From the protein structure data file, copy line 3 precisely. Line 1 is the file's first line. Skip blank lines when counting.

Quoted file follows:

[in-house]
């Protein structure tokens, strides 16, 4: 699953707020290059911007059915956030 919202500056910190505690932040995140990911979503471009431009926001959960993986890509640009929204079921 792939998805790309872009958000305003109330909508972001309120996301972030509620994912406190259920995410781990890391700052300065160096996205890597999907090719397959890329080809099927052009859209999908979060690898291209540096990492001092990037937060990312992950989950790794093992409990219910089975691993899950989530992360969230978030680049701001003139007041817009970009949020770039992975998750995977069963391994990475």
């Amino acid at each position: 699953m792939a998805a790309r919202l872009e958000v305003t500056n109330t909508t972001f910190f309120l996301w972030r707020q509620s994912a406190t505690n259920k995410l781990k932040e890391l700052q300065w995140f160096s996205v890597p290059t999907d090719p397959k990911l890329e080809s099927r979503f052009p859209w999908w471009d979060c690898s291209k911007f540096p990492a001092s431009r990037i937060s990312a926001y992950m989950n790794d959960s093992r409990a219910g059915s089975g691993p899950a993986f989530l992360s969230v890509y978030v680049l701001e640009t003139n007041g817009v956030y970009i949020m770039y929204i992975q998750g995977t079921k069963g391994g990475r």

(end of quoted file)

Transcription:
């Amino acid at each position: 699953m792939a998805a790309r919202l872009e958000v305003t500056n109330t909508t972001f910190f309120l996301w972030r707020q509620s994912a406190t505690n259920k995410l781990k932040e890391l700052q300065w995140f160096s996205v890597p290059t999907d090719p397959k990911l890329e080809s099927r979503f052009p859209w999908w471009d979060c690898s291209k911007f540096p990492a001092s431009r990037i937060s990312a926001y992950m989950n790794d959960s093992r409990a219910g059915s089975g691993p899950a993986f989530l992360s969230v890509y978030v680049l701001e640009t003139n007041g817009v956030y970009i949020m770039y929204i992975q998750g995977t079921k069963g391994g990475r």